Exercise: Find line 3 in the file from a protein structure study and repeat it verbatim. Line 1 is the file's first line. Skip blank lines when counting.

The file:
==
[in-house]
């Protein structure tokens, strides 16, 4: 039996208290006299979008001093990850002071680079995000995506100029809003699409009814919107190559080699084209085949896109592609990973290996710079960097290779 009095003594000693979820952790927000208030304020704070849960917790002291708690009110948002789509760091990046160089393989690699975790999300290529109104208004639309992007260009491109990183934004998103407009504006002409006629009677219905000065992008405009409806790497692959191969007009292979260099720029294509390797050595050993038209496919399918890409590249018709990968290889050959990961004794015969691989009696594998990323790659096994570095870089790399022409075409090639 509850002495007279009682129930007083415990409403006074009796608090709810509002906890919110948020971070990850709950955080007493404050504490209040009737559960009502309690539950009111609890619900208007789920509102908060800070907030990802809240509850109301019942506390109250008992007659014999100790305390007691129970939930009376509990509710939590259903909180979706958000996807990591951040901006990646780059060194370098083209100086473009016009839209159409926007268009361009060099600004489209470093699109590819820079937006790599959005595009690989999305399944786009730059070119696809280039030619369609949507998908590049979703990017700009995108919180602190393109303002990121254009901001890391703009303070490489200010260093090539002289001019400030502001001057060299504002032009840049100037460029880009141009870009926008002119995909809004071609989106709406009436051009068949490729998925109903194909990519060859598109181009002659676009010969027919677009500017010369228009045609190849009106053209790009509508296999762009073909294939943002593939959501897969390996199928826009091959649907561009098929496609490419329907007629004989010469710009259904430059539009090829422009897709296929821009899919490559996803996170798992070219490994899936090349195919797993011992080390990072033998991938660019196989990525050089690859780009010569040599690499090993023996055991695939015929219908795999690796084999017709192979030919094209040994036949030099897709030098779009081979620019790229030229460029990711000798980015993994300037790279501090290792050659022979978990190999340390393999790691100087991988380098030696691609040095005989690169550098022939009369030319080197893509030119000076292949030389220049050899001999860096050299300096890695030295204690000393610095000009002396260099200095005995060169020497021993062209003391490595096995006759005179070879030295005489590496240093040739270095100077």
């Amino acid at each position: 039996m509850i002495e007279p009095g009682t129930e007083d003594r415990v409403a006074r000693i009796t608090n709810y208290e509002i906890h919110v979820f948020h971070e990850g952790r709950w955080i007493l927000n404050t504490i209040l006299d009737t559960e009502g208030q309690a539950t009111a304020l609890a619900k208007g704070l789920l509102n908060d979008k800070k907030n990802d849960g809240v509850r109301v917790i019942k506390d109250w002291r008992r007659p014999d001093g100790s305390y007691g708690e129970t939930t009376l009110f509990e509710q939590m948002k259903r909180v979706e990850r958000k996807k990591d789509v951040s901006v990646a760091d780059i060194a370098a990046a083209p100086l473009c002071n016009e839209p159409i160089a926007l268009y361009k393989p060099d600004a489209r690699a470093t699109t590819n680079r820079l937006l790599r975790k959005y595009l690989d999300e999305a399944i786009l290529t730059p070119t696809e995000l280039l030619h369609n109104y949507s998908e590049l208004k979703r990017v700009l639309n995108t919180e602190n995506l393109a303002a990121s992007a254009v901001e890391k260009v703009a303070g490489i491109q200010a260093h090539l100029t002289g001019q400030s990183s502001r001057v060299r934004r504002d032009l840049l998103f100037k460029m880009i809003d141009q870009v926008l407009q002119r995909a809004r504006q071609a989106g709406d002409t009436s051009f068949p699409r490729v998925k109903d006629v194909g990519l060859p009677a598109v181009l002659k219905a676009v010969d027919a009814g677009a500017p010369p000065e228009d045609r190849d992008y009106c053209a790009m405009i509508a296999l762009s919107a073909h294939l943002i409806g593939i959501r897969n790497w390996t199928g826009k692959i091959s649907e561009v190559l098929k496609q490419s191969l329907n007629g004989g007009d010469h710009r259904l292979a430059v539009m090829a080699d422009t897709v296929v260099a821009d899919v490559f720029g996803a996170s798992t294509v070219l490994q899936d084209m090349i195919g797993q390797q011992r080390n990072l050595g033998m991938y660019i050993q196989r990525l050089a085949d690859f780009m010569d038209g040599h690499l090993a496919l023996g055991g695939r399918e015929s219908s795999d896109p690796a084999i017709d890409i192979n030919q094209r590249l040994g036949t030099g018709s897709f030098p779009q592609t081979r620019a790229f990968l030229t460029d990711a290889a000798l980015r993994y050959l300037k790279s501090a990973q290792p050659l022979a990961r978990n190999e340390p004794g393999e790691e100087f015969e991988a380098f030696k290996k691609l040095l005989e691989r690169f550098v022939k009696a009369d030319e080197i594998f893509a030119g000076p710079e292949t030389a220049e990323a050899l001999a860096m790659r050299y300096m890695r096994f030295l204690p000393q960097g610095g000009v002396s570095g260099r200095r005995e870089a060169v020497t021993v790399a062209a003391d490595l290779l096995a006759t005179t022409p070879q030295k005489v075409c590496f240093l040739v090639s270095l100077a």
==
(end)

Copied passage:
């Amino acid at each position: 039996m509850i002495e007279p009095g009682t129930e007083d003594r415990v409403a006074r000693i009796t608090n709810y208290e509002i906890h919110v979820f948020h971070e990850g952790r709950w955080i007493l927000n404050t504490i209040l006299d009737t559960e009502g208030q309690a539950t009111a304020l609890a619900k208007g704070l789920l509102n908060d979008k800070k907030n990802d849960g809240v509850r109301v917790i019942k506390d109250w002291r008992r007659p014999d001093g100790s305390y007691g708690e129970t939930t009376l009110f509990e509710q939590m948002k259903r909180v979706e990850r958000k996807k990591d789509v951040s901006v990646a760091d780059i060194a370098a990046a083209p100086l473009c002071n016009e839209p159409i160089a926007l268009y361009k393989p060099d600004a489209r690699a470093t699109t590819n680079r820079l937006l790599r975790k959005y595009l690989d999300e999305a399944i786009l290529t730059p070119t696809e995000l280039l030619h369609n109104y949507s998908e590049l208004k979703r990017v700009l639309n995108t919180e602190n995506l393109a303002a990121s992007a254009v901001e890391k260009v703009a303070g490489i491109q200010a260093h090539l100029t002289g001019q400030s990183s502001r001057v060299r934004r504002d032009l840049l998103f100037k460029m880009i809003d141009q870009v926008l407009q002119r995909a809004r504006q071609a989106g709406d002409t009436s051009f068949p699409r490729v998925k109903d006629v194909g990519l060859p009677a598109v181009l002659k219905a676009v010969d027919a009814g677009a500017p010369p000065e228009d045609r190849d992008y009106c053209a790009m405009i509508a296999l762009s919107a073909h294939l943002i409806g593939i959501r897969n790497w390996t199928g826009k692959i091959s649907e561009v190559l098929k496609q490419s191969l329907n007629g004989g007009d010469h710009r259904l292979a430059v539009m090829a080699d422009t897709v296929v260099a821009d899919v490559f720029g996803a996170s798992t294509v070219l490994q899936d084209m090349i195919g797993q390797q011992r080390n990072l050595g033998m991938y660019i050993q196989r990525l050089a085949d690859f780009m010569d038209g040599h690499l090993a496919l023996g055991g695939r399918e015929s219908s795999d896109p690796a084999i017709d890409i192979n030919q094209r590249l040994g036949t030099g018709s897709f030098p779009q592609t081979r620019a790229f990968l030229t460029d990711a290889a000798l980015r993994y050959l300037k790279s501090a990973q290792p050659l022979a990961r978990n190999e340390p004794g393999e790691e100087f015969e991988a380098f030696k290996k691609l040095l005989e691989r690169f550098v022939k009696a009369d030319e080197i594998f893509a030119g000076p710079e292949t030389a220049e990323a050899l001999a860096m790659r050299y300096m890695r096994f030295l204690p000393q960097g610095g000009v002396s570095g260099r200095r005995e870089a060169v020497t021993v790399a062209a003391d490595l290779l096995a006759t005179t022409p070879q030295k005489v075409c590496f240093l040739v090639s270095l100077a």